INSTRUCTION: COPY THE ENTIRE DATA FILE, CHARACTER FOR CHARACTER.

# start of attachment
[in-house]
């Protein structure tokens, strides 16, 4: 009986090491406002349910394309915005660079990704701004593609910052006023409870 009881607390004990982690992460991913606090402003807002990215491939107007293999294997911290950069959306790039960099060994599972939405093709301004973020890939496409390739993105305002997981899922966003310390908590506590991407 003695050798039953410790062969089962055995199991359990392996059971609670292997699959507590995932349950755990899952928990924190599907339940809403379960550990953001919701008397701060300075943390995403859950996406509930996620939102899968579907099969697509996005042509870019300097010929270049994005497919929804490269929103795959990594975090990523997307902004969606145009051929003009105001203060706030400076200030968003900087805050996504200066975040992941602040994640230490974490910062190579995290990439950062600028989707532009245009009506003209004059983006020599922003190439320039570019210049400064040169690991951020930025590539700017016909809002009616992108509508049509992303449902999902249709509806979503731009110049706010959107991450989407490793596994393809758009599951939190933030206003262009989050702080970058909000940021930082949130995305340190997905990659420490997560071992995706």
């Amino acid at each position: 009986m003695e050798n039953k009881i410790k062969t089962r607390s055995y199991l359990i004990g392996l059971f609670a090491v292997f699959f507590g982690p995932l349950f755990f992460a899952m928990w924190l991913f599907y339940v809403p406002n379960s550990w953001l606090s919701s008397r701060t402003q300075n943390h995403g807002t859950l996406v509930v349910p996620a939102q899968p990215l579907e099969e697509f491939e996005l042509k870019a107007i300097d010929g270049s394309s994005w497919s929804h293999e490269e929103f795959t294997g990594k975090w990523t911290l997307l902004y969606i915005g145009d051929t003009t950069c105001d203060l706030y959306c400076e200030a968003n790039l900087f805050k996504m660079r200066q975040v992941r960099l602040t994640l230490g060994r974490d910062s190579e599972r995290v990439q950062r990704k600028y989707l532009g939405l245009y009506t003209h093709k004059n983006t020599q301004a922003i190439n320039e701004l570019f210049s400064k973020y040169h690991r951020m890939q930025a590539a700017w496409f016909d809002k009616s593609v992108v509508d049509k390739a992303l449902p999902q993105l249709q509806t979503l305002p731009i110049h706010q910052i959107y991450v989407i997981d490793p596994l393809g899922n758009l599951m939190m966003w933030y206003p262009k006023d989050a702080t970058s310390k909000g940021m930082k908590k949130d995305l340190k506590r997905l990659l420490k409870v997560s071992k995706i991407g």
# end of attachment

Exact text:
[in-house]
């Protein structure tokens, strides 16, 4: 009986090491406002349910394309915005660079990704701004593609910052006023409870 009881607390004990982690992460991913606090402003807002990215491939107007293999294997911290950069959306790039960099060994599972939405093709301004973020890939496409390739993105305002997981899922966003310390908590506590991407 003695050798039953410790062969089962055995199991359990392996059971609670292997699959507590995932349950755990899952928990924190599907339940809403379960550990953001919701008397701060300075943390995403859950996406509930996620939102899968579907099969697509996005042509870019300097010929270049994005497919929804490269929103795959990594975090990523997307902004969606145009051929003009105001203060706030400076200030968003900087805050996504200066975040992941602040994640230490974490910062190579995290990439950062600028989707532009245009009506003209004059983006020599922003190439320039570019210049400064040169690991951020930025590539700017016909809002009616992108509508049509992303449902999902249709509806979503731009110049706010959107991450989407490793596994393809758009599951939190933030206003262009989050702080970058909000940021930082949130995305340190997905990659420490997560071992995706």
């Amino acid at each position: 009986m003695e050798n039953k009881i410790k062969t089962r607390s055995y199991l359990i004990g392996l059971f609670a090491v292997f699959f507590g982690p995932l349950f755990f992460a899952m928990w924190l991913f599907y339940v809403p406002n379960s550990w953001l606090s919701s008397r701060t402003q300075n943390h995403g807002t859950l996406v509930v349910p996620a939102q899968p990215l579907e099969e697509f491939e996005l042509k870019a107007i300097d010929g270049s394309s994005w497919s929804h293999e490269e929103f795959t294997g990594k975090w990523t911290l997307l902004y969606i915005g145009d051929t003009t950069c105001d203060l706030y959306c400076e200030a968003n790039l900087f805050k996504m660079r200066q975040v992941r960099l602040t994640l230490g060994r974490d910062s190579e599972r995290v990439q950062r990704k600028y989707l532009g939405l245009y009506t003209h093709k004059n983006t020599q301004a922003i190439n320039e701004l570019f210049s400064k973020y040169h690991r951020m890939q930025a590539a700017w496409f016909d809002k009616s593609v992108v509508d049509k390739a992303l449902p999902q993105l249709q509806t979503l305002p731009i110049h706010q910052i959107y991450v989407i997981d490793p596994l393809g899922n758009l599951m939190m966003w933030y206003p262009k006023d989050a702080t970058s310390k909000g940021m930082k908590k949130d995305l340190k506590r997905l990659l420490k409870v997560s071992k995706i991407g």